Guide Dang It: Good luck finding all glyphs and health upgrades in Soul Reaver without a walkthrough.
Hate Plague: Kain can magically cause enemies to attack one another in Blood Omen and Defiance. In the former the spell is called "Inspire Hate", and escalates minor grievances into homicidal rage. It's related to the pillar of conflict in both games.
Hell Hole Prison: The Eternal Prison in Blood Omen 2 is one of the most horrific examples in fiction.
Heroic Sacrifice: Even though he knows it'll result in an eternity of torment and the eventual loss of his sanity, Raziel allows himself to be absorbed into the Reaver in order to give Kain a fighting chance against the Elder God.
From Raziel's point of view, the only other option at this point is to be the Elder God's captive for the rest of eternity. He's a prisoner either way, but one of his prisons can do more good than the other.
Hilarious Outtakes: It's amazing what you can get from a bunch of classically-trained actors sitting in front of microphones. Of course, it's also just as much fun to unlock video of them doing it straight. Seeforyourself. Outtakes for Soul Reaver 2 can be seen here,here, and here.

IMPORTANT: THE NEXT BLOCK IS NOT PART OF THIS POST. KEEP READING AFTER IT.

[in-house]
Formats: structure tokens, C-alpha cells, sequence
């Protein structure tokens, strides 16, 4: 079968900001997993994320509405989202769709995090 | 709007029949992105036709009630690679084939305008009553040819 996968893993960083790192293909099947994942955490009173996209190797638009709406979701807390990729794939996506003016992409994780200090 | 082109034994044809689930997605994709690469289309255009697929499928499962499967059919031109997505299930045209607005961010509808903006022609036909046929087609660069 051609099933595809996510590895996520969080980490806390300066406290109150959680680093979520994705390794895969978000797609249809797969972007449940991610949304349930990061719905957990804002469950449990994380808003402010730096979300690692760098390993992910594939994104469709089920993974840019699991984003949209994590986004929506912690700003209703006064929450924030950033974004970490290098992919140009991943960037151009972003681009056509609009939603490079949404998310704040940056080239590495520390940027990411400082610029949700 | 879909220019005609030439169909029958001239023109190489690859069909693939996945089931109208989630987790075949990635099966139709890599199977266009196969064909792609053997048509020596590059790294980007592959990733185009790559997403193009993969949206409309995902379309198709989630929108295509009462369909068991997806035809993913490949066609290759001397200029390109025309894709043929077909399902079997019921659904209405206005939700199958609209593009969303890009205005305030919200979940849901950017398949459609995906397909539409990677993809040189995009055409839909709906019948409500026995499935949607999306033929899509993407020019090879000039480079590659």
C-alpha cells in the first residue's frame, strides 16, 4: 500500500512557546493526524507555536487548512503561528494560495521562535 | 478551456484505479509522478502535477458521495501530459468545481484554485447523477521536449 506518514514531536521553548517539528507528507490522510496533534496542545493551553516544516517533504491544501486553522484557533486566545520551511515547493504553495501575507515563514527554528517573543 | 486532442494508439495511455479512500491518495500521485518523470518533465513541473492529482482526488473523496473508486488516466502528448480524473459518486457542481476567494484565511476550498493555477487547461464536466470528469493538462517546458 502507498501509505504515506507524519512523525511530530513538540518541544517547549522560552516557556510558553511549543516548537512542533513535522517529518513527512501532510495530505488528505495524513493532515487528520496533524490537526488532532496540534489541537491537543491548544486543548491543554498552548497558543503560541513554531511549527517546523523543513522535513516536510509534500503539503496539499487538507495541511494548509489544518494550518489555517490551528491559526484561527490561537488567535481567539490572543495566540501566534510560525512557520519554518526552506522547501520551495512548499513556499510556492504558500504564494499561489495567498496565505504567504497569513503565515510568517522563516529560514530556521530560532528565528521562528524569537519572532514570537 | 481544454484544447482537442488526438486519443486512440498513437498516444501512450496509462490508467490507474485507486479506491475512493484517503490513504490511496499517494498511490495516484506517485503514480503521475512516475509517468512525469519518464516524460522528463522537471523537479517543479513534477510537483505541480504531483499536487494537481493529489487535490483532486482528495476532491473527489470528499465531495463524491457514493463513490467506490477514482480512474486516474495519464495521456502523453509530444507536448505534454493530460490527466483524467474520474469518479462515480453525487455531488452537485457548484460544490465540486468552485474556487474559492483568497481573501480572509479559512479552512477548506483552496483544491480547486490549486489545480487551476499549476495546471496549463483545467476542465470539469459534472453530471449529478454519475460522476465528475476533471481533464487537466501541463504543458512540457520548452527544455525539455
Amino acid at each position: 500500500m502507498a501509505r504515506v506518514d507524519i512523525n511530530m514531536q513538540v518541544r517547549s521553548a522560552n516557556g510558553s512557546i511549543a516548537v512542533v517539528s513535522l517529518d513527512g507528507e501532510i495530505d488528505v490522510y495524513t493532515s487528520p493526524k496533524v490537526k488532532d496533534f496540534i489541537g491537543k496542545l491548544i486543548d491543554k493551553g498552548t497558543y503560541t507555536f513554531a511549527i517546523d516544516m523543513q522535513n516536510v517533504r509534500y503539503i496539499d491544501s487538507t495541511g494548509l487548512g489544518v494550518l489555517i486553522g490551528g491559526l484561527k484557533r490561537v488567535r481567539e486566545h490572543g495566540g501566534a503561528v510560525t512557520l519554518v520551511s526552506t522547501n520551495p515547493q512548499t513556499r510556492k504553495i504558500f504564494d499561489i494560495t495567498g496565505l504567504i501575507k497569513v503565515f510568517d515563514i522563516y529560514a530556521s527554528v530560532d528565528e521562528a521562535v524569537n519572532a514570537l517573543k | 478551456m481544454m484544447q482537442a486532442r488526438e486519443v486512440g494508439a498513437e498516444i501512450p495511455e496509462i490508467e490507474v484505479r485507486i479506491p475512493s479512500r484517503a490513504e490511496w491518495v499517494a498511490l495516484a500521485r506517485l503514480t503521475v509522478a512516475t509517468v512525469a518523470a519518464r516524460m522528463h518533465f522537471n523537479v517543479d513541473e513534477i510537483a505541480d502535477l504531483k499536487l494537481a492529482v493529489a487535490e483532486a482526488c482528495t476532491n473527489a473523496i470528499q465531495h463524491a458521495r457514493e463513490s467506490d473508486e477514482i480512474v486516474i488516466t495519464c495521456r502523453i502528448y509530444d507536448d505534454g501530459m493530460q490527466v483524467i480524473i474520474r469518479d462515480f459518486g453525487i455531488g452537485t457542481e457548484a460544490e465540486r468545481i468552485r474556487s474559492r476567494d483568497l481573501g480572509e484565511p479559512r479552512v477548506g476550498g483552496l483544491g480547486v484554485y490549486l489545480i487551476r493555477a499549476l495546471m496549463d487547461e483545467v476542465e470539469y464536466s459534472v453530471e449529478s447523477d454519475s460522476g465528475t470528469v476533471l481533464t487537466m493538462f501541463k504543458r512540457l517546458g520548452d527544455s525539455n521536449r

Richard Doyle: "Well done, faithful servant. And now, I have an execution to see to." Michael Bell: *flips Doyle the finger* "'Faithful servant' this. Spin on this, Moebius."
Simon Templeman: "I still think Tony [Jay, aka the Elder God] should be doing this in costume..."
Michael Bell: "The enemy race had a champion of their own, with flaming eyes and a fiery sword... yes, and a tiara, and full-length sequined gloves with 'f***-me' heels... It was Drag Reaver, a whole new series!"
In a breakdown of Ham-to-Ham Combat, it seems that Simon Templeman actually got intimidated by Tony Jay's acting ability.